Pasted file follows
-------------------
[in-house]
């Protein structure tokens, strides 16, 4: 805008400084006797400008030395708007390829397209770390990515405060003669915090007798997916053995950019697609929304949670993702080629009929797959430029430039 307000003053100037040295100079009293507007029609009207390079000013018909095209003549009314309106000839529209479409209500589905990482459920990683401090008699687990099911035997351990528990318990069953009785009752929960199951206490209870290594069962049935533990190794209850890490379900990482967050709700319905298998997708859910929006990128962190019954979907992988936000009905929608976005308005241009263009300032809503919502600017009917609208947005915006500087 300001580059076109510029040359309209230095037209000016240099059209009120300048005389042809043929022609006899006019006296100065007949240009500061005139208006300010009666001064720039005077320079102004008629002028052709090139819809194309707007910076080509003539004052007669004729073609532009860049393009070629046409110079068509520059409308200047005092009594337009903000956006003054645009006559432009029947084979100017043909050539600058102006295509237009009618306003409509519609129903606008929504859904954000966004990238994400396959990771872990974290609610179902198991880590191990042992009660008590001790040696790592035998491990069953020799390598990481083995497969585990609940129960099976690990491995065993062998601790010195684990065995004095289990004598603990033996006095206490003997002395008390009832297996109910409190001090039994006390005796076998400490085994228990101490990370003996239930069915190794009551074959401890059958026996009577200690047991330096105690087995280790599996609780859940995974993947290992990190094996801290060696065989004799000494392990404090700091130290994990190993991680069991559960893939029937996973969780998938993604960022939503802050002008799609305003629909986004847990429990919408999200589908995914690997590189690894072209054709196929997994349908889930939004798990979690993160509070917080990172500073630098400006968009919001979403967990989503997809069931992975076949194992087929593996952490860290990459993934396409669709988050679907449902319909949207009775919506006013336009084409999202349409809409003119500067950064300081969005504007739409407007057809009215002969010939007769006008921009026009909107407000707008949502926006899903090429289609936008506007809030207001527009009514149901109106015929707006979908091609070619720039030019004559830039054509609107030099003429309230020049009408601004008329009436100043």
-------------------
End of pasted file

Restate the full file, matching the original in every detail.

[in-house]
């Protein structure tokens, strides 16, 4: 805008400084006797400008030395708007390829397209770390990515405060003669915090007798997916053995950019697609929304949670993702080629009929797959430029430039 307000003053100037040295100079009293507007029609009207390079000013018909095209003549009314309106000839529209479409209500589905990482459920990683401090008699687990099911035997351990528990318990069953009785009752929960199951206490209870290594069962049935533990190794209850890490379900990482967050709700319905298998997708859910929006990128962190019954979907992988936000009905929608976005308005241009263009300032809503919502600017009917609208947005915006500087 300001580059076109510029040359309209230095037209000016240099059209009120300048005389042809043929022609006899006019006296100065007949240009500061005139208006300010009666001064720039005077320079102004008629002028052709090139819809194309707007910076080509003539004052007669004729073609532009860049393009070629046409110079068509520059409308200047005092009594337009903000956006003054645009006559432009029947084979100017043909050539600058102006295509237009009618306003409509519609129903606008929504859904954000966004990238994400396959990771872990974290609610179902198991880590191990042992009660008590001790040696790592035998491990069953020799390598990481083995497969585990609940129960099976690990491995065993062998601790010195684990065995004095289990004598603990033996006095206490003997002395008390009832297996109910409190001090039994006390005796076998400490085994228990101490990370003996239930069915190794009551074959401890059958026996009577200690047991330096105690087995280790599996609780859940995974993947290992990190094996801290060696065989004799000494392990404090700091130290994990190993991680069991559960893939029937996973969780998938993604960022939503802050002008799609305003629909986004847990429990919408999200589908995914690997590189690894072209054709196929997994349908889930939004798990979690993160509070917080990172500073630098400006968009919001979403967990989503997809069931992975076949194992087929593996952490860290990459993934396409669709988050679907449902319909949207009775919506006013336009084409999202349409809409003119500067950064300081969005504007739409407007057809009215002969010939007769006008921009026009909107407000707008949502926006899903090429289609936008506007809030207001527009009514149901109106015929707006979908091609070619720039030019004559830039054509609107030099003429309230020049009408601004008329009436100043």